Juan Lopez Villagomez, M.D.
March 24, 1958-October 16, 1999
Juan Villagomez M.D., shared his final dying days with close family friends, siblings, parents, wife and his two children. However, it appeared he also shared his final life’s story throughout Southern California through the news articles from the LA Times. Julie Marquis, Times staff writer, was able to bring Juans’ struggle and simple message through print. Even till this day, 13 years after his death, and during 2012, I still find people remembering this story. It is only fitting, that we launched this website during the Virgen de Guadalupe Feast Day 12/12/12, and the greatly anticipated ending of the Mayan calendar, 13th Baktun on 12/21/12. Our hope with this website is to continue the mission's that he so wanted to accomplish. His character, humanity, humor and giving nature will help nurture development of his own mission.
Dr. Juan Villagomez was born on March 24, 1858 in Willits, California. The eldest of seven children to Jesus and Amelia Villagomez, both from Guanajuato, Mexico, he was raised in Geyserville, California, a small community in northern Sonoma County.
Dr. Villagomez graduated from Cardinal Newman High School and was recognized as the 1976 Most Outstanding Latino High School Student in Sonoma County. Growing up, he worked in many different jobs, including farm worker, dishwasher, janitor, cook, lumber mill worker, electronic assembler, clerk, pharmacy delivery person, camp counselor and teaching assistant.
Dr. Villagomez attended the University of Santa Clara where he received his B.S. Degree. He received his Doctorate of Medicine in 1984 from University of California San Francisco School of Medicine. From 1984-1987, he trained at Santa Monica Hospital Family Residency, which included training at Cedar-Sinai Medical Center, Children's Hospital of Los Angeles, and Harbor-UCLA Medical Center.
Dr Villagomez was active in the community as a Clinical Faculty at UCLA Department of Family Practice and Regent of Mt. Saint Mary's College. He was on the board of directors of several nonprofit, community organizations including the National Council of Christians and Jews - Santa Monica Chapter, Santa Monica College Associates, Venice Family Clinic and WISE-Westside Independent Services for the elderly. Dr. Villagomez enjoyed teaching and served as a preceptor and mentor for numerous medical students at UCLA. He helped provide behavioral health services to the community after the Northridge earthquake through SANA Behavioral Health Services.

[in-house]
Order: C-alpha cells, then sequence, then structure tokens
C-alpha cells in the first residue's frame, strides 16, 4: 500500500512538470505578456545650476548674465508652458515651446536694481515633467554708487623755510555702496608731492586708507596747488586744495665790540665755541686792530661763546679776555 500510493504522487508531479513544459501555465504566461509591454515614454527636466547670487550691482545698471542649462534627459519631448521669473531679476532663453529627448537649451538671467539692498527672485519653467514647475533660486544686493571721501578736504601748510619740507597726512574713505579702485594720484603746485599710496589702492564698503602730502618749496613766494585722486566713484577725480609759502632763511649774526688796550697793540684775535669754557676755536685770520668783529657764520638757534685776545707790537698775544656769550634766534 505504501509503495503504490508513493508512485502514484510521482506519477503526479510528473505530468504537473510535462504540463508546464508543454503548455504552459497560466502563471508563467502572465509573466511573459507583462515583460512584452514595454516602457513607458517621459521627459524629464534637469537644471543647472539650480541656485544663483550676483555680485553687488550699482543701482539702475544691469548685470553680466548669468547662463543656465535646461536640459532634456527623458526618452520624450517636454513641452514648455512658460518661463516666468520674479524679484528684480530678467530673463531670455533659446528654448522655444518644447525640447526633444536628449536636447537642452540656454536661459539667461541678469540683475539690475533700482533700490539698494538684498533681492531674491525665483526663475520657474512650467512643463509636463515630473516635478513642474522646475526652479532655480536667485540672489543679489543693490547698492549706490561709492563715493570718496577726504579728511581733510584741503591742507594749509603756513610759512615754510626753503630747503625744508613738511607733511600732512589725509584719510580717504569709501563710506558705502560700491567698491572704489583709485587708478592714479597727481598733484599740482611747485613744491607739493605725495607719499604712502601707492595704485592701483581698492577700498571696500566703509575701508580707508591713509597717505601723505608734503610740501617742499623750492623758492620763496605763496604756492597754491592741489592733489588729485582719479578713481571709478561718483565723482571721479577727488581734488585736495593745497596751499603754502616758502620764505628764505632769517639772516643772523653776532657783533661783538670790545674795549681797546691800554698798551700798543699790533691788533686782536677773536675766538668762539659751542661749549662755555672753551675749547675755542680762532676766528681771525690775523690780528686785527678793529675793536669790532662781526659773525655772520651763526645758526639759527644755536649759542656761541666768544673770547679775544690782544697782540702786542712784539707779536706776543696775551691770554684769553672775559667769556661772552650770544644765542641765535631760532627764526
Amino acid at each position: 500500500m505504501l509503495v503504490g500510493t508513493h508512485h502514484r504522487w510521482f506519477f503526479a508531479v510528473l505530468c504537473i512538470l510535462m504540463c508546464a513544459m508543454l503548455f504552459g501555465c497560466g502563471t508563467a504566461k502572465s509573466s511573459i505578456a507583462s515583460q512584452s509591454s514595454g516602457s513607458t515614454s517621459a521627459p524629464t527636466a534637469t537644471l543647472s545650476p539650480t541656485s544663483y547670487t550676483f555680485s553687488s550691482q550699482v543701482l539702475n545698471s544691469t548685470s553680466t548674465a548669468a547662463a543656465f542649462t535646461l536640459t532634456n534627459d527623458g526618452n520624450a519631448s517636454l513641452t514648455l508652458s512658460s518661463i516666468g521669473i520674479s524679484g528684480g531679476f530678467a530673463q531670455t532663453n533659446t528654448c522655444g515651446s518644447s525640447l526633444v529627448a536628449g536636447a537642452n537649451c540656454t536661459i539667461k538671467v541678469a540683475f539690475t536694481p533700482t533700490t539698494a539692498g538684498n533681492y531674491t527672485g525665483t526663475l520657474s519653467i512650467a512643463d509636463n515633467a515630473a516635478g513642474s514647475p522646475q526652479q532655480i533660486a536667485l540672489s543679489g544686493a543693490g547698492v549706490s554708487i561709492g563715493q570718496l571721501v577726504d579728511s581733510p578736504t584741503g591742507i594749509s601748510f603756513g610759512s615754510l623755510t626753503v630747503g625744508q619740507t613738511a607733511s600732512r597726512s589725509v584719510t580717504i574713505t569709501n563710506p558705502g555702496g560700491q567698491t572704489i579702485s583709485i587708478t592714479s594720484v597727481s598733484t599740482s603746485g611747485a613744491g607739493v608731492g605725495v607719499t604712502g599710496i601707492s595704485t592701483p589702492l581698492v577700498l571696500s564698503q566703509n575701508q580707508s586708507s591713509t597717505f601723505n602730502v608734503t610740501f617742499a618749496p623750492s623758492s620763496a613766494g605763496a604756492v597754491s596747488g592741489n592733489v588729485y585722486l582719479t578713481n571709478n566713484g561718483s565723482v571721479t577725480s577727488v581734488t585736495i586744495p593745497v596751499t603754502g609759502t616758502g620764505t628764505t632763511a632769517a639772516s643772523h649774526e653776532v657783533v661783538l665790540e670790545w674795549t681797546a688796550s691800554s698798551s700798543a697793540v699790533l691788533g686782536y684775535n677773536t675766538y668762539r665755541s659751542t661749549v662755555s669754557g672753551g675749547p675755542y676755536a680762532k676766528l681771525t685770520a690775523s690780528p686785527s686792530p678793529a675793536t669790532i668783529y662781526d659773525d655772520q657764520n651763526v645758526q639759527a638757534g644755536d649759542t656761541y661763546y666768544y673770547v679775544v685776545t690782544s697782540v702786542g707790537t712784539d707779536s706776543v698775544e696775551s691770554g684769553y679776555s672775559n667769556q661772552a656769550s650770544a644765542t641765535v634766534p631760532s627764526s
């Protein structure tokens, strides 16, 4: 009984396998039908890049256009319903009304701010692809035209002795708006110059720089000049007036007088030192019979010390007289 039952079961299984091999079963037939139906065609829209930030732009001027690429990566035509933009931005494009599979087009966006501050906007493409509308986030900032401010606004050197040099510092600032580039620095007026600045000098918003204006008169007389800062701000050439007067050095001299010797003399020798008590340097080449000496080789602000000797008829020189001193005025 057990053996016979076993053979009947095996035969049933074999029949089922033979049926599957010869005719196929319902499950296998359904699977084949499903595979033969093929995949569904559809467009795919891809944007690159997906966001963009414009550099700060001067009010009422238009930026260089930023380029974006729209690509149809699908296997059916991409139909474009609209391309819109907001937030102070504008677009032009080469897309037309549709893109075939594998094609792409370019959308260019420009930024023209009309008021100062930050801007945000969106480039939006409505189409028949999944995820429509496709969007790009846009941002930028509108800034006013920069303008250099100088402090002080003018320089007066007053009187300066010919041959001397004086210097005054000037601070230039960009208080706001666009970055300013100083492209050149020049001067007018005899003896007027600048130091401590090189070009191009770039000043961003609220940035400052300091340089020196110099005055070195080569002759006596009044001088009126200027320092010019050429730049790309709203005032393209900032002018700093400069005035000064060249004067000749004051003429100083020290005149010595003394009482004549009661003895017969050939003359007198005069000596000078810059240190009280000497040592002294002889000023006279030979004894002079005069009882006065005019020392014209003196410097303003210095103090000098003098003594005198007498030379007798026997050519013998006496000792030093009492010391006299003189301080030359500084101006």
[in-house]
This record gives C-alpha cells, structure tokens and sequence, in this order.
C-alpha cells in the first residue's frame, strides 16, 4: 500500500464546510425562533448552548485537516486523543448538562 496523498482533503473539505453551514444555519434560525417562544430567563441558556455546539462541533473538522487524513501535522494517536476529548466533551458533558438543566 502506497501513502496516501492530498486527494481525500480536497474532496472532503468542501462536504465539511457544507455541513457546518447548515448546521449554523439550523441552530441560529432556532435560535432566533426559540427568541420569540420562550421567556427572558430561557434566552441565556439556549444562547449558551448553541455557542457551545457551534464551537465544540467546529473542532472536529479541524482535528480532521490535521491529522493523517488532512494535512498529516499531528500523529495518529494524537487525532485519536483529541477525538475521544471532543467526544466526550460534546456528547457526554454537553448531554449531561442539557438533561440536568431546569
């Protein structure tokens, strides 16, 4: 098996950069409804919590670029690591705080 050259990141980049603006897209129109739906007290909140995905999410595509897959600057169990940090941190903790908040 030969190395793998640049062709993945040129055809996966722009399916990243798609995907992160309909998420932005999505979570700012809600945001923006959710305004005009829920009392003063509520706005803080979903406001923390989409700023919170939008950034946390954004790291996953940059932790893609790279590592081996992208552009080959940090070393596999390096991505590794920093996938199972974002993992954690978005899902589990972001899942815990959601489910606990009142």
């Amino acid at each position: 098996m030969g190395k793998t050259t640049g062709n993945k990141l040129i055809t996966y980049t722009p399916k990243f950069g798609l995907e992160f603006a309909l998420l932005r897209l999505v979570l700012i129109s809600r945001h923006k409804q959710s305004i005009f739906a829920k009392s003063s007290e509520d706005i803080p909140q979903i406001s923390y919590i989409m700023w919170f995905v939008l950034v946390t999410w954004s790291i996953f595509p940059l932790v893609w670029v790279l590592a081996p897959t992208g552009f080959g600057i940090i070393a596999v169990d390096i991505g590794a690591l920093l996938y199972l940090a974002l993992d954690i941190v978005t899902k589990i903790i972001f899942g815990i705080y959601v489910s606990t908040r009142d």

Dr. Juan Villagomez was honored with the Humanitarian Award by the National Council of Christians and Jews and was recognized as a true humanitarian with the first ever "Por Ecclesia y Pontifice" Award for layman in the Catholic Church in 1999. He was the Founder and President En Memorium for CaLMA (the California Latino Medical Association) in 1999 prior to his death.
Dr. Juan Villagomez had a busy family medicine clinic and urgent care called Westside Medical Group and then Sana Medical Associates. His dream was to develop a multi-specialty group including geriatric and behavioral health center. Dr. Juan Villagomez's medical practice included inpatient care at Saint John's Hospital and Health Center, and Santa Monica Hospital and he was active in Surgical Assisting.
The struggle to give and then receive.
A Doctor's Journey With Cancer.